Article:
“No matter how many privacy settings are invoked, people should not treat anything they put on social media as private – if they wouldn’t be willing to have it splashed across the front page of a newspaper, it doesn’t belong online,” said Tamsyn de Beer, legal consultant and co-author of Don’t Film Yourself Having Sex.
According to De Beer, whether a comment is made on WhatsApp to a group of five people, a private Facebook page or on a publicly accessible Twitter page, the legal action and disciplinary consequences for a defamatory comment are exactly the same.
Not mentioning a person’s name does not free you from legal action. You can simply be tagged in a post and still be vulnerable to legal action. In 2013, comments on Facebook cost two people R40 000 after a woman made derogatory comments about her husband’s ex-wife. Despite not using her full name the court still found the posts defamatory. Because she tagged her husband in the post, he was also held accountable.
Sylvia Papadopoulos, a mercantile law professor at UP, says, “It is not merely the publisher of a post that can be held liable but also a person tagged in a defamatory post. In other words, any person who knowingly allows themselves to be associated with the post.”
De Beer also warns against mindlessly sharing a post or retweeting. “By simply retweeting, sharing or liking someone else’s content on social media, you step into their shoes and are as responsible for that content as the person who originally posted it,” she said. She warns that if you aren’t willing to accept the potential legal, disciplinary or reputational consequences of publishing the content, you should not be jumping on the bandwagon.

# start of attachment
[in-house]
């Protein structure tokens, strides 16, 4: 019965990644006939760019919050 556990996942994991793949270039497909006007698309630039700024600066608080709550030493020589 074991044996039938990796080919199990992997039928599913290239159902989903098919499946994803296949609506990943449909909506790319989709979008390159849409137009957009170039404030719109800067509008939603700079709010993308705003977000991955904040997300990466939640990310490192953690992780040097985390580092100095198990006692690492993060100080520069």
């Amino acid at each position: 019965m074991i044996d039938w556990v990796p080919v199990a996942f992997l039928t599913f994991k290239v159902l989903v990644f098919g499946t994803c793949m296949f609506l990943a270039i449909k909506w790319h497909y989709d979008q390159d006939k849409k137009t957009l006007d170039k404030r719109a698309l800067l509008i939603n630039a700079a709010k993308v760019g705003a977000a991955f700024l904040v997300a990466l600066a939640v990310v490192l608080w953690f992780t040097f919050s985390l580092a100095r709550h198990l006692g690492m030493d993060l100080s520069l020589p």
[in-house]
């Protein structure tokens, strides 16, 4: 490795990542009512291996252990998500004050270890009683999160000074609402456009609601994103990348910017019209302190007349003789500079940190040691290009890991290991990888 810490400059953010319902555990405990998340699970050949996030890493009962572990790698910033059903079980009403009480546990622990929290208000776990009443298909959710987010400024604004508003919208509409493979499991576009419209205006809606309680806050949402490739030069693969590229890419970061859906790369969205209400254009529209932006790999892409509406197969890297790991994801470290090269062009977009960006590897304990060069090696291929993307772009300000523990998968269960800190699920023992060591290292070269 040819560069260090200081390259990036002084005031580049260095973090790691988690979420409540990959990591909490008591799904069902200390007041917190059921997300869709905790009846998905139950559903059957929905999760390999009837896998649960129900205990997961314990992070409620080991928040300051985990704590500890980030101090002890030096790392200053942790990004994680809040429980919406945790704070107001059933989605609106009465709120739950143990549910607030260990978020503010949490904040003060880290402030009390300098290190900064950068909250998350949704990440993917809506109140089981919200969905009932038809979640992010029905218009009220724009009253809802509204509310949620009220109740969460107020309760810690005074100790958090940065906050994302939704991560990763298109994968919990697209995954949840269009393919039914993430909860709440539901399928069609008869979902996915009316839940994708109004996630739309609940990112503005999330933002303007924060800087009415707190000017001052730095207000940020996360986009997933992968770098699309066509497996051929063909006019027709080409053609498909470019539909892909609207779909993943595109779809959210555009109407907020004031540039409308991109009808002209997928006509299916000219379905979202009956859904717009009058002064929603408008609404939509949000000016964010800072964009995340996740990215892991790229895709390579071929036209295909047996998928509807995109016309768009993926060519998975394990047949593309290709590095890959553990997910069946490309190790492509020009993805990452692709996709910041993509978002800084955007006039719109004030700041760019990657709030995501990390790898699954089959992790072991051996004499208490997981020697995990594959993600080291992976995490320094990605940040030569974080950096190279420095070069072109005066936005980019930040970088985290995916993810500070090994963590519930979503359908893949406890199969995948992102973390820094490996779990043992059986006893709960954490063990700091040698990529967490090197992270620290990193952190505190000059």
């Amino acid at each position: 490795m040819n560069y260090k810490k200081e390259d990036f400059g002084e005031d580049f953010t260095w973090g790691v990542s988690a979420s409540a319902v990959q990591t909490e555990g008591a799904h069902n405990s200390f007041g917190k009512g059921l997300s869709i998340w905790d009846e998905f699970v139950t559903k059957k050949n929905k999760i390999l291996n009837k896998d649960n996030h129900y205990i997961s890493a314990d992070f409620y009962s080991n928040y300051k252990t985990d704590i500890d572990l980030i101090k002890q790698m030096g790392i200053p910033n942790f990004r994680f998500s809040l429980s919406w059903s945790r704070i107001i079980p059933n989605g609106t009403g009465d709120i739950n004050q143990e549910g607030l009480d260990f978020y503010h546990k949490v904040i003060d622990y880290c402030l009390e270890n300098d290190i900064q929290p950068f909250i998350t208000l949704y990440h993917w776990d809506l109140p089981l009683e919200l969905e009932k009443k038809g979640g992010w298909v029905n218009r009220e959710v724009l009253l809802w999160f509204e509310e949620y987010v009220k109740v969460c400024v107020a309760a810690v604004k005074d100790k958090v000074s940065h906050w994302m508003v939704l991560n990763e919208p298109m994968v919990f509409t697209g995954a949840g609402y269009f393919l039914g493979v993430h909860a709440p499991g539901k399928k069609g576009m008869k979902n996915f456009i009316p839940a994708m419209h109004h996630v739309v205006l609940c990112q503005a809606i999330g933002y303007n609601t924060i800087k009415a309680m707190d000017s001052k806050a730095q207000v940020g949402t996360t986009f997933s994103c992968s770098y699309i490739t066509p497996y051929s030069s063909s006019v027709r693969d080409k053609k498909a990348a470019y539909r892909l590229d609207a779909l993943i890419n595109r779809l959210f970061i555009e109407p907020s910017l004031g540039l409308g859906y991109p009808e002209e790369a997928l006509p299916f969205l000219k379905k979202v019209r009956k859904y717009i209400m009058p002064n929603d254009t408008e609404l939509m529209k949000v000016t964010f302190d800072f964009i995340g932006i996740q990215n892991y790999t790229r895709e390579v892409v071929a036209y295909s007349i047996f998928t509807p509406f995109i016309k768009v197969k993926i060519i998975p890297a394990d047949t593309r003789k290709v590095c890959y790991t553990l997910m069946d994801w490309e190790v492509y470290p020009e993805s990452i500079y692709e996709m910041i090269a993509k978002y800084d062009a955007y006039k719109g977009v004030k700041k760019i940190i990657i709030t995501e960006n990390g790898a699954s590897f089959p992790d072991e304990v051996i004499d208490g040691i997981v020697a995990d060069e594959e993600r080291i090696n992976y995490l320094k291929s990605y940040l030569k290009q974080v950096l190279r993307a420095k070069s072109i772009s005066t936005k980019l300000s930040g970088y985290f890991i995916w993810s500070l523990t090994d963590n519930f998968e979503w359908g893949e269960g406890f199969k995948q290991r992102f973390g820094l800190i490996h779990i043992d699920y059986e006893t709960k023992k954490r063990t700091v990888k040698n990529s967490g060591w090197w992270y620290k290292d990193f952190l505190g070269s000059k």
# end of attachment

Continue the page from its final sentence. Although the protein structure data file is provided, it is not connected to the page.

The line between what is and what isn’t acceptable to post on social media is sometimes hard to define. What makes the situation even worse is that certain comments are acceptable when one person makes them, yet offensive if another person posts them.
“Generally speaking, jokes about other groups of people, whether it’s groups of workers or ethnic groups is something you should be extremely careful of,” says Prof. Göran Therborn, internationally renowned sociologist at Cambridge University. According to Prof. Therborn these jokes are very easily taken as insults and expressions of arrogance. Therborn has written extensively about class structures, post-Marxism and inequality.
“The best jokes about groups of people are those told by individuals in these groups themselves,” says Prof. Therborn. “There is an old tradition of Jewish jokes told by Jews.” But if told by another group, they can easily be taken as anti-Semitic.
Due to the trickiness of navigating the social media landscape, people are opting for self-censorship, a new study by the Pew Research Center and Rutgers University has found. According to the study, social media stifles debate on important issues.
The research also found that there is a ripple effect where avid Facebook and Twitter users were less likely to voice their opinion in real life if they thought their online friends would not agree with their opinion. The researchers suggest that like-minded people clump together on social media and reinforce each other’s views, a trend that is worsened by online algorithms that filter newsfeeds to cater to our views.
In a time when strong opinions and comments could cost you your education, job, or lead to you being dragged to court, self-censorship does not seem like the worst thing when at face value, but are there important topics and issues that remain unconsidered? Are we stagnating as an international community, limiting ourselves to only take the popular viewpoint, and what would that mean for us as a global society?